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The E-Coach technology-assisted care transition system: a pragmatic randomized trial

Abstract

Care transitions from the hospital to home remain a vulnerable time for many patients, especially for those with heart failure (CHF) and chronic obstructive pulmonary disease (COPD). Despite regular use in chronic disease management, it remains unclear how technology can best support patients during their transition from the hospital. We sought to evaluate the impact of a technology-supported care transition support program on hospitalizations, days out of the community and mortality. Using a pragmatic randomized trial, we enrolled patients (511 enrolled, 478 analyzed) hospitalized with CHF/COPD to “E-Coach,” an intervention with condition-specific customization and in-hospital and post-discharge support by a care transition nurse (CTN), interactive voice response post-discharge calls, and CTN follow-up versus usual post-discharge care (UC). The primary outcome was 30-day rehospitalization. Secondary outcomes included (1) rehospitalization and death and (2) days in the hospital and out of the community. E-Coach and UC groups were similar at baseline except for gender imbalance (p = 0.02). After adjustment for gender, our primary outcome, 30-day rehospitalization rates did not differ between the E-Coach and UC groups (15.0 vs. 16.3 %, adjusted hazard ratio [95 % confidence interval]: 0.94 [0.60, 1.49]). However, in the COPD subgroup, E-Coach was associated with significantly fewer days in the hospital (0.5 vs. 1.6, p = 0.03). E-Coach, an IVR-augmented care transition intervention did not reduce rehospitalization. The positive impact on our secondary outcome (days in hospital) among COPD patients, but not in CHF, may suggest that E-Coach may be more beneficial among patients with COPD.

NIH trial registry number: NCT01135381

Trial Protocol: http://dx.doi.org/10.1016/j.cct.2012.08.007

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Acknowledgments

Contributors

Special thanks to Mr. Will Callans who played a key role in recruitment, retention, and assurance of data quality of this study and to Dr. Deborah Barnes for editing and preparing the revised manuscript for submission.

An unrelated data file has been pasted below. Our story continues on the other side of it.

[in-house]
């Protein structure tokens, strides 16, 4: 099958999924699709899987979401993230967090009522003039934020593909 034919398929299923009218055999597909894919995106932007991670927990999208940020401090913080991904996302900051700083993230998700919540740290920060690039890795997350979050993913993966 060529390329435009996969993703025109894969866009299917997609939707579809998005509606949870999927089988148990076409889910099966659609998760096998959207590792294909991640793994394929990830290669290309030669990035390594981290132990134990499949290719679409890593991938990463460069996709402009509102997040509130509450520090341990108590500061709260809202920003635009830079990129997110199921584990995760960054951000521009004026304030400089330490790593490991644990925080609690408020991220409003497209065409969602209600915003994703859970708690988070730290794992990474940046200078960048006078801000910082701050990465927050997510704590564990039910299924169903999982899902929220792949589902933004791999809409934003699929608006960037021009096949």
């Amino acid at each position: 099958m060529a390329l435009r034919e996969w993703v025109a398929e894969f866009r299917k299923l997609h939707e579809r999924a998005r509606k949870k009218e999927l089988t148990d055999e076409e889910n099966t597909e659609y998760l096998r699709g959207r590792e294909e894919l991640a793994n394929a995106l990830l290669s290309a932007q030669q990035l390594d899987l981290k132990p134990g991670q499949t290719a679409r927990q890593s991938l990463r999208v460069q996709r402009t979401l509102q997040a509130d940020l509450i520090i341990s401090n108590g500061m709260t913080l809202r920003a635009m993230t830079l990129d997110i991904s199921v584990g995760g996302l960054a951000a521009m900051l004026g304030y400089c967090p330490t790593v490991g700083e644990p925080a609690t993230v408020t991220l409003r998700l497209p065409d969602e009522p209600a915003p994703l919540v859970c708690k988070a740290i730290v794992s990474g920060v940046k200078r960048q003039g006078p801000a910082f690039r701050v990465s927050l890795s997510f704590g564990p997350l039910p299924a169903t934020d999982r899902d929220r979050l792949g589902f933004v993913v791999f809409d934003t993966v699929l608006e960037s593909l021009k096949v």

Prior presentations

E-Coaching: Interactive Voice Response (IVR)-Enhanced Care Transition Support for Complex Patients. AHRQ National Webinar: Leveraging Health Information Technology for Patient Empowerment. AHRQ National Resource Center for Health Information Technology April 8, 2010; Care Coordination and Care Transitions through Workflow Management. AHRQ Health IT Grantee and Contractor Meeting; Washington, DC; June 2–5, 2010.

Author information

Authors and Affiliations

Authors

Corresponding author

Correspondence to Thomas K. Houston MD, MPH.

Ethics declarations

Research involving human participants

Ethical approval for the study was granted by the University of Alabama at Birmingham Institutional Review Board. All subjects (or their proxies) provided written informed consent for study participation.

Conflict of interest

The authors declare that they have no conflict of interests.

Funding

This study was in part supported by the Agency for Healthcare Research and Quality of Care of Complex Patients grant (R18-HS017786-02).

Additional information

Implication

Policymakers: The benefit of post-discharge support in COPD patients suggests different needs from those with heart failure and supports the need for personalized post-discharge care approaches as part of population health policies.

Researchers: Research is still needed to better understand which components of the IVR may be influencing hospital readmission rates so that systems can be further refined for optimal outcomes.

Practitioners: To optimize care after discharge, a tiered approach may be required with patient activation/coaching for those with moderate needs (COPD) and active medical support and guidance added to coaching for particularly complex patients (CHF).

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Cite this article

Ritchie, C.S., Houston, T.K., Richman, J.S. et al. The E-Coach technology-assisted care transition system: a pragmatic randomized trial. Behav. Med. Pract. Policy Res. 6, 428–437 (2016). https://doi.org/10.1007/s13142-016-0422-8

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  • DOI: https://doi.org/10.1007/s13142-016-0422-8

Keywords

  • Care transitions
  • Telehealth
  • Self-management